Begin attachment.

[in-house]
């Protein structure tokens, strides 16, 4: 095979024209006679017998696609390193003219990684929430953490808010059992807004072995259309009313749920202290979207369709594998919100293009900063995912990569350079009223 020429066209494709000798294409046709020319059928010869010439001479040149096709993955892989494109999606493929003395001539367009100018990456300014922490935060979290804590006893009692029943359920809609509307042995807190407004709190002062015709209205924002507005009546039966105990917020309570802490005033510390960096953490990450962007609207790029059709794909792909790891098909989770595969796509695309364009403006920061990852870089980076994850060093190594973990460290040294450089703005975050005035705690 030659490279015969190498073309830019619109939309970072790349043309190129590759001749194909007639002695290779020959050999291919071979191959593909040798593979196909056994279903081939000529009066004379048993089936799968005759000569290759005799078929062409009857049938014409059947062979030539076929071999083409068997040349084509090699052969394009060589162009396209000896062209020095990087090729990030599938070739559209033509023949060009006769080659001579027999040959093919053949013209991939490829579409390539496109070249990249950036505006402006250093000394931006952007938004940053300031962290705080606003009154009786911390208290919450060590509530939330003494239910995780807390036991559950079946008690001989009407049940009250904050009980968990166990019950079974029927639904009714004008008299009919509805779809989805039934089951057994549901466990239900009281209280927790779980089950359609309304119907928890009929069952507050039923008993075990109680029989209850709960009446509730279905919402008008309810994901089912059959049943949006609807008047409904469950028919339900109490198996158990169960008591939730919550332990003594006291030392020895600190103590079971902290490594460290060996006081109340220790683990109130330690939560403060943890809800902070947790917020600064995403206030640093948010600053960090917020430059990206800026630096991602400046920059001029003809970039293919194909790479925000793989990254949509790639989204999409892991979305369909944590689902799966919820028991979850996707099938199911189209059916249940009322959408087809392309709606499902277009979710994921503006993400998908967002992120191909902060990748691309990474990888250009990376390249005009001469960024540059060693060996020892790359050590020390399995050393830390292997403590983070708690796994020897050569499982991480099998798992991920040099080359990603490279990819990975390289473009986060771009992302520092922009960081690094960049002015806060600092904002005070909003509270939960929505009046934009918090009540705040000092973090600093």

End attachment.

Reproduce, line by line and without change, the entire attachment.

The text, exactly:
[in-house]
């Protein structure tokens, strides 16, 4: 095979024209006679017998696609390193003219990684929430953490808010059992807004072995259309009313749920202290979207369709594998919100293009900063995912990569350079009223 020429066209494709000798294409046709020319059928010869010439001479040149096709993955892989494109999606493929003395001539367009100018990456300014922490935060979290804590006893009692029943359920809609509307042995807190407004709190002062015709209205924002507005009546039966105990917020309570802490005033510390960096953490990450962007609207790029059709794909792909790891098909989770595969796509695309364009403006920061990852870089980076994850060093190594973990460290040294450089703005975050005035705690 030659490279015969190498073309830019619109939309970072790349043309190129590759001749194909007639002695290779020959050999291919071979191959593909040798593979196909056994279903081939000529009066004379048993089936799968005759000569290759005799078929062409009857049938014409059947062979030539076929071999083409068997040349084509090699052969394009060589162009396209000896062209020095990087090729990030599938070739559209033509023949060009006769080659001579027999040959093919053949013209991939490829579409390539496109070249990249950036505006402006250093000394931006952007938004940053300031962290705080606003009154009786911390208290919450060590509530939330003494239910995780807390036991559950079946008690001989009407049940009250904050009980968990166990019950079974029927639904009714004008008299009919509805779809989805039934089951057994549901466990239900009281209280927790779980089950359609309304119907928890009929069952507050039923008993075990109680029989209850709960009446509730279905919402008008309810994901089912059959049943949006609807008047409904469950028919339900109490198996158990169960008591939730919550332990003594006291030392020895600190103590079971902290490594460290060996006081109340220790683990109130330690939560403060943890809800902070947790917020600064995403206030640093948010600053960090917020430059990206800026630096991602400046920059001029003809970039293919194909790479925000793989990254949509790639989204999409892991979305369909944590689902799966919820028991979850996707099938199911189209059916249940009322959408087809392309709606499902277009979710994921503006993400998908967002992120191909902060990748691309990474990888250009990376390249005009001469960024540059060693060996020892790359050590020390399995050393830390292997403590983070708690796994020897050569499982991480099998798992991920040099080359990603490279990819990975390289473009986060771009992302520092922009960081690094960049002015806060600092904002005070909003509270939960929505009046934009918090009540705040000092973090600093």